Clarkson University Distinguished Research Professor in Hydraulic Engineering Hung Tao Shen has been named professor emeritus for 46 years of exemplary service to the University. Formal recognition will take place at commencement on May 14.
Shen is a dedicated educator and an internationally recognized researcher with a primary interest in cold regions hydraulics, oil and chemical spill modeling, and sediment transport. He introduced an analytical framework for studying river ice processes, and developed the transport capacity theory for frazil ice jams/hanging dams and the theory on dynamic ice transport and ice jams. His research group has developed comprehensive computer models for river processes, including thermal-ice and sediment transport, which today are a key cornerstone of the river ice field worldwide.
He joined the faculty of Clarkson as an assistant professor in 1976, after spending two years in industry. He was named associate professor in 1981 and professor in 1983. He served as chair of the Fluid Mechanics and Thermal Science Program, chair of the Department of Civil and Environmental Engineering, and as associate dean for research and graduate studies in the Coulter School of Engineering. He was named distinguished research professor in hydraulic engineering in 2014.
Shen has published 244 archival publications, delivered many keynote presentations at professional conferences, and conducted short courses in the United States and abroad. He introduced six graduate courses in the water resources area in the Civil and Environmental Engineering Department and directed 28 master of science, 24 Ph.D. and 18 post-doctoral and research associates. Shen also served as the editor of the Journal of Cold Regions Engineering of the American Society of Civil Engineering.
He has had more than $8 million in research supported by U.S. and international agencies and industries, like the National Science Foundation, National Oceanic and Atmospheric Administration, Department of Transportation, International Joint Commission, New York Power Authority, World Bank, and Army Research Office.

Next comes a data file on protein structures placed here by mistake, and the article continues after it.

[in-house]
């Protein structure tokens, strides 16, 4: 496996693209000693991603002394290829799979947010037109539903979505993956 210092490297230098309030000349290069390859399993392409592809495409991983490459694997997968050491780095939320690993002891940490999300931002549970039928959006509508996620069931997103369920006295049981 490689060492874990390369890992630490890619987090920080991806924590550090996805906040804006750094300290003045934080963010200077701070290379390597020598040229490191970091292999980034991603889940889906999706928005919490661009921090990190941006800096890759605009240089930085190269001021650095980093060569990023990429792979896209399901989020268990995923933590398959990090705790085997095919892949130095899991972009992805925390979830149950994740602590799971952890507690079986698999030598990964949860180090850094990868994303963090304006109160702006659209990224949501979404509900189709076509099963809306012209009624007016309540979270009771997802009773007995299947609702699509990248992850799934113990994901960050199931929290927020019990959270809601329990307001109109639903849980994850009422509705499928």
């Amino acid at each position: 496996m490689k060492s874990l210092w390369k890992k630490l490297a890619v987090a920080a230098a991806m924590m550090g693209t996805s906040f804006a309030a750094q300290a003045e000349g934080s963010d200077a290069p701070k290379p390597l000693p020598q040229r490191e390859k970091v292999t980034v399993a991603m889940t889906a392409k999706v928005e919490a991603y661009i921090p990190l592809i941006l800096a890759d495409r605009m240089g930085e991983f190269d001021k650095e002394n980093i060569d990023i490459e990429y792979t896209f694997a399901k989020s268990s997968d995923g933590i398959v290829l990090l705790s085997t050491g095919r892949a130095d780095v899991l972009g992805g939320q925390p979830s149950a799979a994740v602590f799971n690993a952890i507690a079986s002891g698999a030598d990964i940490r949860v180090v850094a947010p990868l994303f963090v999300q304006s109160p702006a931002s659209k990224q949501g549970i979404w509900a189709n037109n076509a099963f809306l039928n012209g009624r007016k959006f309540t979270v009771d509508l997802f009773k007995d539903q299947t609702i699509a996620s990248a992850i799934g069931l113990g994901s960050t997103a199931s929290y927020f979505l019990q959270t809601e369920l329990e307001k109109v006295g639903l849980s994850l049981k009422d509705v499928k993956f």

Shen has had extensive collaborations with international colleagues. He was a visiting faculty member at Lulea University, Iwate University, Hokkaido River Disaster Prevention Research Center, Nanyang Technological University, Sichuan University, Inner Mongolia Agriculture University, China Institute of Water Resources and Hydropower Research, and Gdansk University of Technology. He helped to establish Clarkson’s Semester Abroad agreements with Lulea University and Nanyang Technological University during his sabbatical visits. He also co-directed the first NSF-funded East Asia Research Experience for Undergraduates program from 2000 to 2011 in which undergraduate students from Clarkson and other U.S. universities visited top Chinese universities for summer research in marine science and engineering.
Shen is a recipient of many prestigious national and international awards, including the Harold R. Peyton Cold Regions Engineering Award, the CAN-AM Civil Engineering Amity Award, and the Hunter Rouse Hydraulic Engineering Award, all from the American Society of Civil Engineering; the R. Larry Gerard Medal of the Canadian Geophysical Union Hydrology Section (twice); and the Ice Research and Engineering Award of the International Association for Hydro-Environment Engineering and Research.
In addition, Clarkson awarded him the John W. Graham Jr. Faculty Research Award and the Albert Merrill Faculty Prize (twice). He is also an inaugural member of Clarkson’s Multi-Million Dollar Club for external research funding.
Shen earned his Ph.D. in mechanics and hydraulics from the University of Iowa, his master of engineering degree in water resources engineering from the Asian Institute of Technology, and his bachelor of science in civil engineering from Chung Yuan University.